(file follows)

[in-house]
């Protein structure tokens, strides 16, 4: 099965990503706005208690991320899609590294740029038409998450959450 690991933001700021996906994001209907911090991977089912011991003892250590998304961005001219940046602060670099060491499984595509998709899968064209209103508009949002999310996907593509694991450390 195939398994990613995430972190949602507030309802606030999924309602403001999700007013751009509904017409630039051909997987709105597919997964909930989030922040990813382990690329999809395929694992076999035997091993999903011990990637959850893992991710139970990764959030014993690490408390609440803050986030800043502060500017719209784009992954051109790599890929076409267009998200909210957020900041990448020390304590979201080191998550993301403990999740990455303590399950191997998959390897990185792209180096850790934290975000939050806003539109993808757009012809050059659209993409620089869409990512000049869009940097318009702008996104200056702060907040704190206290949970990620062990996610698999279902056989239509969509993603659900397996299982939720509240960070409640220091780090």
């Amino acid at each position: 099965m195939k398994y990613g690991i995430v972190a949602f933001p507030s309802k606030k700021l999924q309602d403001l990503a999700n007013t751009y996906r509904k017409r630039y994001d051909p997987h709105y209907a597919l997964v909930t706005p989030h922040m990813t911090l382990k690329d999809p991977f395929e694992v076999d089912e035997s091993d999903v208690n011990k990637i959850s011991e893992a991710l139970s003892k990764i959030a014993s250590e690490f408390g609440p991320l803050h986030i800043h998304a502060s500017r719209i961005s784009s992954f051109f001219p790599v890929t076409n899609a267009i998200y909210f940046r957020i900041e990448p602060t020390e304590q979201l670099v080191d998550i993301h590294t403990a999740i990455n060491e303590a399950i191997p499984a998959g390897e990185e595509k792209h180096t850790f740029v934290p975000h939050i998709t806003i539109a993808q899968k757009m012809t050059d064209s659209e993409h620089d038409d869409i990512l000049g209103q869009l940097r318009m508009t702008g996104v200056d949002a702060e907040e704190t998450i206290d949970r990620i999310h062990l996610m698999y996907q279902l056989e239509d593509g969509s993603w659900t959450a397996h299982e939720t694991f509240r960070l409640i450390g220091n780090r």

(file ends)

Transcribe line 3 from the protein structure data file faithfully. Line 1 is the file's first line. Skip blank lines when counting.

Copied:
């Amino acid at each position: 099965m195939k398994y990613g690991i995430v972190a949602f933001p507030s309802k606030k700021l999924q309602d403001l990503a999700n007013t751009y996906r509904k017409r630039y994001d051909p997987h709105y209907a597919l997964v909930t706005p989030h922040m990813t911090l382990k690329d999809p991977f395929e694992v076999d089912e035997s091993d999903v208690n011990k990637i959850s011991e893992a991710l139970s003892k990764i959030a014993s250590e690490f408390g609440p991320l803050h986030i800043h998304a502060s500017r719209i961005s784009s992954f051109f001219p790599v890929t076409n899609a267009i998200y909210f940046r957020i900041e990448p602060t020390e304590q979201l670099v080191d998550i993301h590294t403990a999740i990455n060491e303590a399950i191997p499984a998959g390897e990185e595509k792209h180096t850790f740029v934290p975000h939050i998709t806003i539109a993808q899968k757009m012809t050059d064209s659209e993409h620089d038409d869409i990512l000049g209103q869009l940097r318009m508009t702008g996104v200056d949002a702060e907040e704190t998450i206290d949970r990620i999310h062990l996610m698999y996907q279902l056989e239509d593509g969509s993603w659900t959450a397996h299982e939720t694991f509240r960070l409640i450390g220091n780090r």